5 Essential Tools for Group & Team Coaching | by Jennifer Britton

Building and crafting your toolkit is important for group and team coaches. Just as with coaching individuals, our conversations are going to touch on a variety of different topic areas, using a range of approaches.

What's different when coaching teams and groups is that you'll have multiple learning styles, goals and priorities in the room. For example, some group members may be more visual and reflective, while others may be more kinesthetic and hands-on. Unlike one-on-one coaching you will need to manage these all at once.

This month's article explores five different tools for group and team coaching.

Tool #1 - Goals - The One Page Plan

An essential foundation for all coaching conversations, including group and team coaching, is working with clients around goals. Specifically, it's important at the start for individuals and teams to identify their goals and focus areas for your coaching conversations.

In a team coaching context, we usually work to create greater alignment around the collective goals, helping team members explore their own impact and individual connection with team, department or organizational goals.

In group coaching, it's likely that each individual group member will have their own unique goals. For example, a business coach working with a group of business owners may have one member focusing on growing their social media strategy while another is focused on growing their team. Providing time for group members to explore their focus areas more deeply, as well as learn from peers is a crucial part of any group coaching conversation.

One approach is to get group members to create a "One Page Plan" of their main goals. This "One Page Plan" can be as simple as a 5 x 5 table made in Microsoft Word, with columns created for the GOAL, a DESCRIPTION, TIMELINES, RESOURCES and a space for notes.

Group Coaching: It can be useful to have individual group members share their individual goals with each other early on so they can see connections with others, and also what is unique about their own path.  Having clients complete and share this between sessions 1 and 2 helps to create the roadmap for the group and supports group members with seeing their connection to others. Note: As with any plan, it should be iterative, changing as the process unfolds.

Team Coaching: Teams can create a collective "One Page Plan" of their key goals and then keep it visible (eg. in their cubicles) throughout the coaching.

Action: If you don't already have one, create a one-page plan template to use in your group and team coaching.

Tool #2 - Visual Cards

One of the most versatile tools group and team coaches have in their toolkit are visual cards. Visual cards are an amazing "conversation sparker" and can create hours of memorable dialogue, insight and connection.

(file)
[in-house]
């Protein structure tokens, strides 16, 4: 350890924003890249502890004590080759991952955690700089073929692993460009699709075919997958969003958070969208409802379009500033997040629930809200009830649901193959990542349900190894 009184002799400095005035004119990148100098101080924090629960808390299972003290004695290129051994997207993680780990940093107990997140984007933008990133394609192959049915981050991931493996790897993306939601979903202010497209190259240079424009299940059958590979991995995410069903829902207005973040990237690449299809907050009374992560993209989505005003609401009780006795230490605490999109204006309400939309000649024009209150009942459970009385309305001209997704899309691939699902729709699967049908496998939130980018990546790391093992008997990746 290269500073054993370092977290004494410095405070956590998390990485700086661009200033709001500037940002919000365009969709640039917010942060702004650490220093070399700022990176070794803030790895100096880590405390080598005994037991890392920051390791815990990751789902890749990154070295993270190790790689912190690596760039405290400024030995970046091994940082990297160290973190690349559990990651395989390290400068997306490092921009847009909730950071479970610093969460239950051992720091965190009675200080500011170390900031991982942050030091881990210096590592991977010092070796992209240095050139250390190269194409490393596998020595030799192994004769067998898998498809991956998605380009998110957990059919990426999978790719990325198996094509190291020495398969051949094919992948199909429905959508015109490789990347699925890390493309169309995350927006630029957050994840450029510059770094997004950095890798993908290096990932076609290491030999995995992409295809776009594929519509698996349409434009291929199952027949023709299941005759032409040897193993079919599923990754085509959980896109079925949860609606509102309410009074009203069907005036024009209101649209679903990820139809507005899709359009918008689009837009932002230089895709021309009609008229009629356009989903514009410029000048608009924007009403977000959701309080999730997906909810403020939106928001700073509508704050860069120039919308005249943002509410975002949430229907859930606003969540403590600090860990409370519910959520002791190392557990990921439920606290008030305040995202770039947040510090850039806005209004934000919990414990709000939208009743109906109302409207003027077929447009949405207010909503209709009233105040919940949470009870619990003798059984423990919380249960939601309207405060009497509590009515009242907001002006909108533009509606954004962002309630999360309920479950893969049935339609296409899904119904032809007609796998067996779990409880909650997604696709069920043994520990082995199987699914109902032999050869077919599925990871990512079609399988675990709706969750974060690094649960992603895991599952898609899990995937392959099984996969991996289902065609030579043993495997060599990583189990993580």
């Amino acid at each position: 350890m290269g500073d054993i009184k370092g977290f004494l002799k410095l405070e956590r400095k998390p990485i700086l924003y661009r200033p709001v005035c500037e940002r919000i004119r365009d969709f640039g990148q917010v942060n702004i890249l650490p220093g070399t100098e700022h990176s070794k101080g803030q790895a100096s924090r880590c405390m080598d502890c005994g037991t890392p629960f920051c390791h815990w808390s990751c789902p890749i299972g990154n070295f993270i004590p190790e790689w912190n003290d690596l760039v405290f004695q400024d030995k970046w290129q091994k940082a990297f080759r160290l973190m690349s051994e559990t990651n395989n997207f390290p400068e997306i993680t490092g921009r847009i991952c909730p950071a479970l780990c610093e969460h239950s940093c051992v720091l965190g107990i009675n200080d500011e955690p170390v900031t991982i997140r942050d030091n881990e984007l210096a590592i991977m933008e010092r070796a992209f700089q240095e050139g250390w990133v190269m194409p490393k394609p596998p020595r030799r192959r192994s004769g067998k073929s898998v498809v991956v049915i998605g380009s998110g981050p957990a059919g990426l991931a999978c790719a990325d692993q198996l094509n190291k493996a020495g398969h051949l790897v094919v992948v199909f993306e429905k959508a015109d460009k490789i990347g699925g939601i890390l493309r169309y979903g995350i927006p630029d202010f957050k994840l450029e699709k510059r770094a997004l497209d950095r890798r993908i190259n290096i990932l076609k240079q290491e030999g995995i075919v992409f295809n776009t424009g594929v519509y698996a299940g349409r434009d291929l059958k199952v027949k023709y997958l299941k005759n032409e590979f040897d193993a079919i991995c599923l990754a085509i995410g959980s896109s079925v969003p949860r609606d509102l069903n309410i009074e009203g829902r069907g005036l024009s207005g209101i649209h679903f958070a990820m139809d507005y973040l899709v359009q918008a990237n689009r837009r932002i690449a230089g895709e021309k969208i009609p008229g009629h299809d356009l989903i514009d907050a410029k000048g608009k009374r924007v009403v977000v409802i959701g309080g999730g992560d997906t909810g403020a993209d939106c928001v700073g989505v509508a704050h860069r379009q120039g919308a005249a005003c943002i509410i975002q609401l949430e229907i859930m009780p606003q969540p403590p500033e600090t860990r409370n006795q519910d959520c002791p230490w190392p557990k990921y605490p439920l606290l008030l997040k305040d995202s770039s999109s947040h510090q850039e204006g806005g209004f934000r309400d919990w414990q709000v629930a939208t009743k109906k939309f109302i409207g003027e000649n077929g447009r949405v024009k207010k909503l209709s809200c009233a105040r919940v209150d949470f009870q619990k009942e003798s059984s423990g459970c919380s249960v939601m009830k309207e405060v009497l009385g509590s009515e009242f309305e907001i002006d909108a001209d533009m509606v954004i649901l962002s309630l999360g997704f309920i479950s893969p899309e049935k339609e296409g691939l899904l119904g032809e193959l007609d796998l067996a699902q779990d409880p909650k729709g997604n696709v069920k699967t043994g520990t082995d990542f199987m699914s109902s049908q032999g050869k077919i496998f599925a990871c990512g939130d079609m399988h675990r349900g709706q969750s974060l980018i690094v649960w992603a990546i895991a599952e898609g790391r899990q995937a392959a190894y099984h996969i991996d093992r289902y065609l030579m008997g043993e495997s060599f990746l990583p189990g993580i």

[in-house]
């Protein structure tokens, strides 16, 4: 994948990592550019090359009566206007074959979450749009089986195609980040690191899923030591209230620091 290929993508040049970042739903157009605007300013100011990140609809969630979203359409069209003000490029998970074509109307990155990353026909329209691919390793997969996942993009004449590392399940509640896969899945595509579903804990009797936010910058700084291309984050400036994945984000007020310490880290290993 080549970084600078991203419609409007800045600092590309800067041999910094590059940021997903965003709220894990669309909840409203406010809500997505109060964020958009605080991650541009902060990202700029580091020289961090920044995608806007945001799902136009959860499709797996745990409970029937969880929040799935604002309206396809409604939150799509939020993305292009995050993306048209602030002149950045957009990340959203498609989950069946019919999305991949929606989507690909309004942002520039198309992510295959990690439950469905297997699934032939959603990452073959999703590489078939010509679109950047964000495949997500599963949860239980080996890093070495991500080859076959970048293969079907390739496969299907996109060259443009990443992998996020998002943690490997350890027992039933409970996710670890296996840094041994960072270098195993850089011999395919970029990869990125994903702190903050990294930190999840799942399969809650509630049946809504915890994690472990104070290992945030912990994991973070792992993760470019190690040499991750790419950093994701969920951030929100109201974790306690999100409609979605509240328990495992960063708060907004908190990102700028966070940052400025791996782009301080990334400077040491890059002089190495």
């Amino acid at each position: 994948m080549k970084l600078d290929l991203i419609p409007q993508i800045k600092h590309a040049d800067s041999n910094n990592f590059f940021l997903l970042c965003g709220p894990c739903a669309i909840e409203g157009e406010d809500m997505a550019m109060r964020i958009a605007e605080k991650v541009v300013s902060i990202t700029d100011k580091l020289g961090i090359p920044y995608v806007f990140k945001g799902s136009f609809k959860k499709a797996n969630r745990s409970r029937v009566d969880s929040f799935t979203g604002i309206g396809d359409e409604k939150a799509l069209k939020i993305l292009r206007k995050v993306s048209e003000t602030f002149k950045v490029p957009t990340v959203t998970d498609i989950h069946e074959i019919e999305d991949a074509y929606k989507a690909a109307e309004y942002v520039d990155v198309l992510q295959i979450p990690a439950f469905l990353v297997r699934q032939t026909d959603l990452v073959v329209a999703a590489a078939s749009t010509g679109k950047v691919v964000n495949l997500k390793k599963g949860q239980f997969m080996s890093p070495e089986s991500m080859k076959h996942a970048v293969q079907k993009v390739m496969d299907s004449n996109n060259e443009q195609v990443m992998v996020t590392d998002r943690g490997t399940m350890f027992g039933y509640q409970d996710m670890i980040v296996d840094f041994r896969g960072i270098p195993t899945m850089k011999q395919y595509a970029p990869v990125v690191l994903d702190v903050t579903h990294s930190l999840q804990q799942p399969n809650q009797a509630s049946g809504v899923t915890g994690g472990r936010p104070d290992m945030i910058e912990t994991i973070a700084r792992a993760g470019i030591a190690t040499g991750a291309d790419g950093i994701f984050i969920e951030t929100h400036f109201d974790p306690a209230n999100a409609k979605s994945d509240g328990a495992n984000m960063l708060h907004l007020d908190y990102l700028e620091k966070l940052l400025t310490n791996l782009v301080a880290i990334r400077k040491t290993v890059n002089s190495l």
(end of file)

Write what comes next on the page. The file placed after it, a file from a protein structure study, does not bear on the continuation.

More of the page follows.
Picture/word cards are a different approach to get clients connected with their visual channel, and to explore issues individually or collectively. There are a wide range of visual card decks in the market place - from full sheets of paper to smaller hand-held decks.

When creating my own visual card deck, Conversation Sparker™, I realised there are a few key elements to make visual cards work in groups and teams:

  • Ensure you have sufficient cards for the group or team - a 4:1 ratio of cards to individual is useful (so multiply your participants by at least 4 to get the number of cards needed).
  • The cards must be portable and easy to hold.
  • Consider first how you would use cards in your groups and teams, and then source cards (with images and/or words) that meet that specific purpose.

The ways to use cards and themes you can explore are endless. As I cover in my 40 Ways to Work with Visual Cards E-manual (Editors Note: see the link in Jenn's bio), we can incorporate visual cards in a variety of conversations, for example:

  • Exploring innovation and ideas
  • Problem solving,
  • Visioning
  • Values
  • Teamwork

Action: Explore the range of visual cards that exist and how you might incorporate them in your work.

Tool #3 - Breakouts

Having group members work in smaller 'rooms' or groups helps boost trust and connection. In addition, having the space to articulate ideas verbally gives clients further insights about their own ideas.

Virtual Breakouts: Breakouts are available on some virtual channels like Zoom, creating an important engagement space. These online Breakouts mimic the smaller conversations which dominate many in-person group and team coaching sessions. Note: Breakouts may not be viable for larger online groups.

In a recent "Effective Virtual Conversations" community call I shared these tips for making your (virtual and in-person) breakouts work:

  • Keep breakouts small - i.e. 2 - 5 people.
  • Be sure to provide enough time for dialogue and sharing.
  • Provide breakout groups with clear instructions and at least one prompting question.